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Itinerary planning for Groups and Travel Trade

A close view of Hazel Dincer (Jewel House Warder) in uniform (face blurred) looking at the Imperial State Crown. (Photographed against a black background.)

A new era begins at the Tower of London

Following their use in the Coronation ceremony of Their Majesties King Charles III and Queen Camilla on 6 May, the Crown Jewels are back on display and included in a brand new, permanent display exploring more stories than ever before about their history and significance.

Your clients will be immersed in the spectacle and pageantry of the Coronation, from the processing to the specific uses of the regalia during the ceremony itself including the Imperial State Crown and St Edward’s Crown.

From past to present – visitors will learn about the origins of the current Crown Jewels, starting with the destruction of the medieval Coronation Regalia in 1649, during the English Civil War. A Commonwealth coin from the era on loan from the British Museum is also on display, demonstrating how the melted gold once worn by medieval monarchs was re-used in the inter-regnum.

With more stories told than ever before, we recommend allocating 45 minutes to view the new display. Be sure to consider this revised timing when including the Tower of London in your tour itineraries.

An Irish point of view!

From London to Ireland, visitors to Hillsborough Castle and Gardens will be able to discover Life Through a Royal Lens, Hillsborough’s first exhibition. This must-see display documents the British Royal Family’s ever-evolving relationship with the camera over the last 200 years.

Discover how photography has been used to create an image of duty and stability throughout the centuries and how advances in technology and media have allowed the Royal Family to connect at a more personal level with a wider global audience. Learn how the choice of photographer, photo composition, clothing, and environment throughout the photo series provides insightful cultural commentary on the social climate at the time each photo was taken.

This thought-provoking exhibition will be included in castle and gardens combination tickets and will provide additional insight into the lives of the Royal Family as your groups explore the castle State Rooms including the lavish Throne Room.

Red, pink and white multicoloured tulips among hedgerows.

Annual events to look out for

Spring Spectacular at Hillsborough Castle and Gardens

From 09 March – 06 May the gardens and grounds at Hillsborough Castle and Gardens will be awash with colour as tens of thousands of tulip and daffodil bulbs come into bloom.

The castle gardens are already beautiful in Spring, but this floral extravaganza is the gorgeously scented icing on the cake!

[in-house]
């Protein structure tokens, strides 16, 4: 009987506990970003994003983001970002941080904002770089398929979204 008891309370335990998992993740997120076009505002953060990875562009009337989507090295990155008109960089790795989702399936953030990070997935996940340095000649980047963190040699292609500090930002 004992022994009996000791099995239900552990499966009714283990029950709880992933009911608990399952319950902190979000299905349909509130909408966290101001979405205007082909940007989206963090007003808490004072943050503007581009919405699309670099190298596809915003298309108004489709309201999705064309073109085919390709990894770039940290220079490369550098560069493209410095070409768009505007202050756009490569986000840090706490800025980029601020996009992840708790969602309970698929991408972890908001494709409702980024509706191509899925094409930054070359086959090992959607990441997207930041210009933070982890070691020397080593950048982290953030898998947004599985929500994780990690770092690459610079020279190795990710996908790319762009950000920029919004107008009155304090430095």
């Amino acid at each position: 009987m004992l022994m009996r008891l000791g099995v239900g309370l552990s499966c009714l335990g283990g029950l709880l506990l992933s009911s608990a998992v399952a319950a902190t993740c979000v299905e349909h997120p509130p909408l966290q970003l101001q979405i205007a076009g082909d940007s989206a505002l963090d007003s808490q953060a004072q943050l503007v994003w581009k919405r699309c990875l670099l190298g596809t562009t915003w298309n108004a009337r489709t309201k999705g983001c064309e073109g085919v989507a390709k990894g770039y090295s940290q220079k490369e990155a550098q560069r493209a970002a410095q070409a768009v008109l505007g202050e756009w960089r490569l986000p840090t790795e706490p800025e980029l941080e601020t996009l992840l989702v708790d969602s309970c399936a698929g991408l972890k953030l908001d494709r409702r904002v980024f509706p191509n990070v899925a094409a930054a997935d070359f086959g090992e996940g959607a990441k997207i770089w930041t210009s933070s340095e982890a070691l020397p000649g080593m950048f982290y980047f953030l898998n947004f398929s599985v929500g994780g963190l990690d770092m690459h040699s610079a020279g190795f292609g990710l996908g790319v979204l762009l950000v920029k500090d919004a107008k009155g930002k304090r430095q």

Gardening groups and general flower flowers are welcome to come and see if they can identify all 59 daffodils bred in Northern Ireland.

One day only! On a selected date in March, the castle hosts an Early Spring Daffodil show where breeders will descend on Hillsborough to exhibit hundreds of rare and unusual daffodil blooms. Stay tuned for what date it will be in 2024!

Tulip Festival at Hampton Court Palace

From April - May each year, the gardens and courtyards at Hampton Court Palace become a kaleidoscope of colours as thousands of tulips bloom! A special trail guides visitors around the stunning displays, revealing the history of the tulips, believed to date back to Mary II (1662-1694). Our expert gardening team are also be on hand to provide tips and information to keen gardeners during their visit.

Top things to know

  • The festival will run from 15 April - 06 May 2024
  • The display will be included in admission to Hampton Court Palace
  • Time slots will need to be booked in advance for palace entry


General view of the King's Stairs. Kensington Palace and Pavilion Reception.

One to watch for 2024!

Visitors have met kings, queens, princes and princesses in our previous exhibitions at Kensington Palace. For the first time, Untold Lives: A Palace at Work will reveal the lives of those who lived and worked behind the scenes and whose stories have never been told.

For hundreds of years, Kensington Palace has been a working royal palace. Throughout, servants in many different roles have worked in close, sometimes personal, proximity to monarchs and their families. These working people were at the centre of the function and culture of the palace, but their stories are little understood and rarely represented.

This ground-breaking exhibition, running 14 March - 29 October 2024, will reveal new research which tells the stories of the labour, experiences and expertise of the men, women and children who lived and worked at the Palace.

The Great Watching Chamber. Detail of a stained-glass window showing the figure of Cardinal Wolsey, surrounded by his heraldic symbols.

Thomas Wolsey Rooms re-opening

From May 2024, your clients will be able to explore a stunning new display that will introduce them to the transformative age of Henry VIII’s early reign, set within the newly reopened Wolsey Rooms at Hampton Court Palace. Revealed through original artworks and historic objects – including famous ‘History paintings’ like The Field of Cloth of Gold – your clients will discover the people of the Tudor court: soldiers in Henry’s army, the craftsmen who made his palaces, and the influence of the wider world. Alongside four surviving history paintings, visitors will see portraits of European Kings and Queens, sailors and soldiers, musicians and jousters, and displays of rare surviving artefacts from the Tudor era. The Wolsey Rooms and the Tudor display will be included in admission to Hampton Court Palace.

The rooms will be permanently open to the public and included in palace admission. Email [email protected] for further information.